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I seem to be up to my ears in turnips. Any suggestions how to dispatch them?

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  1. Roast them with some olive oil and salt, maybe garlic. Yum.

    Roasted turnips and carrots also go nicely with chicken in an apricot based sauce.

    If you steam them, or boil them, you can mash them like potatoes.

    My mom also turns them into kimchee.

    1. I love to roast, puree and add sherry and butte. Puree and yo will have great side. Works with rutabagas too

      1. Mashed turnips (see Ina) are just amazing! I will have to try them roasted!

        1. I put them in a frittata with surprisingly good results. Basically, saute diced turnips and garlic in olive oil with salt (and some dried red pepper flakes if you like) and then add eggs with cream or milk and maybe some cheese and herbs and bake until set. It's also a good combination with beet greens, spinach or kale in the frittata.

          Another turnip dish that I make is a turkish-inspired veggie stew: saute a lot of garlic, pepper flakes and diced turnips in olive oil until they begin to soften but not brown. Add a 28 oz can of tomato sauce (tuttorosso makes a good one), a pound of green beans (top and tail them, then cut in half), maybe a few chopped up carrots, about 1 cup of veggie or chicken stock, and about 1/2 teaspoon of oregano. Cover and cook on medium heat for 20-25 minutes, until all the veggies are soft.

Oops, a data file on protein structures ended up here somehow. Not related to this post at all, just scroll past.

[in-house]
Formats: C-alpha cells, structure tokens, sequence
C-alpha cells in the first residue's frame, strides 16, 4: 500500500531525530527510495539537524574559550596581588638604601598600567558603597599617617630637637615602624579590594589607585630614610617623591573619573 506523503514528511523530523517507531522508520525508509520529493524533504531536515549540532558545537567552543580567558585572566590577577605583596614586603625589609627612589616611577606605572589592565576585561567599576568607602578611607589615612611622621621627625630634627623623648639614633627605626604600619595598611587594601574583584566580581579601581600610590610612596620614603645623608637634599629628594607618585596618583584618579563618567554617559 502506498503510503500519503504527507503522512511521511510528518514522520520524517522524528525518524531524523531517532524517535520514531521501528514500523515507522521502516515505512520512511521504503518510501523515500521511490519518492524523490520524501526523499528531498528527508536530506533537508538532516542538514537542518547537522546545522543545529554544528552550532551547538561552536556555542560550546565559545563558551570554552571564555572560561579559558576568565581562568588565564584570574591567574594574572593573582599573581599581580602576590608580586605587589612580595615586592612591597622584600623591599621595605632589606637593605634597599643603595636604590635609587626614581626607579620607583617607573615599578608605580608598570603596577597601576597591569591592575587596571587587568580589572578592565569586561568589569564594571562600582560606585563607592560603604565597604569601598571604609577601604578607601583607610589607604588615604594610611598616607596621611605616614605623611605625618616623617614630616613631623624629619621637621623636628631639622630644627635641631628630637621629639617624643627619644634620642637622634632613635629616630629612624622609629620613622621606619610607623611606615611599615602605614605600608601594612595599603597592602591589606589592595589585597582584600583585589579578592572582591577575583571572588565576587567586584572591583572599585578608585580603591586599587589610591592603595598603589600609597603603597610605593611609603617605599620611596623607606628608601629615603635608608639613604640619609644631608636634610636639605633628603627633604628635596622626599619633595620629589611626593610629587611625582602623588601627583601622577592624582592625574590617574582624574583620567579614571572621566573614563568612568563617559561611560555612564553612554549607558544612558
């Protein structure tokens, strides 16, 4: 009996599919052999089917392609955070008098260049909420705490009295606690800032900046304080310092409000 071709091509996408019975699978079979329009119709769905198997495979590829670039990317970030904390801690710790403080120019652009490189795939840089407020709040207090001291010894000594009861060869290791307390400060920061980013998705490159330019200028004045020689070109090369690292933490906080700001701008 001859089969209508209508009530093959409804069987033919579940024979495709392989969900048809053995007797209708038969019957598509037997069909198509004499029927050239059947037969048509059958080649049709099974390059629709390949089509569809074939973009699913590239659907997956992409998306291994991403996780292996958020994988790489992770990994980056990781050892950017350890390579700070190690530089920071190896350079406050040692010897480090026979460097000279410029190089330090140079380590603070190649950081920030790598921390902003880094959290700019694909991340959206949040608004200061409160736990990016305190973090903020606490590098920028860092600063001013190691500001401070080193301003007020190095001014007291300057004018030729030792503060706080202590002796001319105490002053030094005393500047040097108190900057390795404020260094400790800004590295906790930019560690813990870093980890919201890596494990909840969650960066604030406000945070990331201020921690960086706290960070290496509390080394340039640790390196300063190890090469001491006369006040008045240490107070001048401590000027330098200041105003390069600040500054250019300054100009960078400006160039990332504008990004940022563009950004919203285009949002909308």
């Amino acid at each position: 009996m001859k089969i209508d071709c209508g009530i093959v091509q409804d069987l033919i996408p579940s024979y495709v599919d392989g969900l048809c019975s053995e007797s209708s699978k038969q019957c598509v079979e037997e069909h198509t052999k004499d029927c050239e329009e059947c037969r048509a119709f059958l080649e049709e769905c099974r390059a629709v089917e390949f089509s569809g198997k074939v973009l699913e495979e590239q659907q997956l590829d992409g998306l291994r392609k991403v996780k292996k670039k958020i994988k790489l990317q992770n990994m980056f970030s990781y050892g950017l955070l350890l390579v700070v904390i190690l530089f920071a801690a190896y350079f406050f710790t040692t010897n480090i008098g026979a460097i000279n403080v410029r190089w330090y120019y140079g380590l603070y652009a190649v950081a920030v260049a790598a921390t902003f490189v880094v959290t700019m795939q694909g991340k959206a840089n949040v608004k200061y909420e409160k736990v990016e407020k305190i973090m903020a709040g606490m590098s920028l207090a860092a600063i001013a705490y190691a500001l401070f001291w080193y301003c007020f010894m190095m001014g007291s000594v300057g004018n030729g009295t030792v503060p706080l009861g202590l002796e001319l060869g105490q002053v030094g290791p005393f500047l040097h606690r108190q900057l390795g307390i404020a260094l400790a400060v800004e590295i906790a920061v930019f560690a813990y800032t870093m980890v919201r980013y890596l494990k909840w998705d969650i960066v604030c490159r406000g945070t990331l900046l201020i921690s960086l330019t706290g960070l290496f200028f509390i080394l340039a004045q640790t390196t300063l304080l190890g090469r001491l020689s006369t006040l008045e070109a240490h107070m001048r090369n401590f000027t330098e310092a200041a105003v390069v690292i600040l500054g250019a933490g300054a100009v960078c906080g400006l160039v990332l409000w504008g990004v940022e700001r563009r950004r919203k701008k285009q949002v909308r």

Serve hot or room temperature over barley or some other whole grain. I boil barley and then stir in caramelized onions and toasted pine nuts to finish it.

          I always put turnips in my soups and stews too--I love them.

          1. I have no idea how to store them for winter but that must be possible, try google.

            1. Ok, this sounds odd, but this is my favorite way to have the big, white turnips. I make a little sauce of mustard, lemon, honey and smoked paprika. I slice the turnip into say 1/3 or 1/4 inch rounds and put them on a baking sheet sprayed with pam. I put a nice layer of the sweet sauce over the top and bake them at 425 for about 20-30 minutes-watching for burning!

              Sometimes I cut them into chunks rather than rounds, but I like the rounds. Sometimes, I add sake and miso paste to the sauce. Sometimes, I don't cook them at all, and just peel and slice them and dip them raw into the sauce.

              Laura Ingalls Wilder wrote that her sister loved to eat them-cold out of the cellar, sliced into "coins" in the evening, maybe with a sprinkle of sugar.

              I also once did well sauteeing them in butter, bay, thyme and honey.

              They roast well with olive oil and garlic other root veggies under a chicken! (try parsnips, onions, carrots, rutebegas and potatoes.)

              My mother would mash them with garlic and rosemary.

              2 Replies
              1. re: Diana

                They're terrific mashed 50/50 with either carrots or potatoes and plenty of butter.

                Also, back in college, I made scalloped turnips and liked them. (Follow your favorite scalloped potatoes recipe except use turnips or a combo of either turnips and apples or turnips and onions. I don't remember using onions, but might have.)

                1. re: Youffraita

                  I like the soulfood way, boil them with either turnip greens or collards and some bacon.

              2. Turnips are delicious thinly sliced and panfried.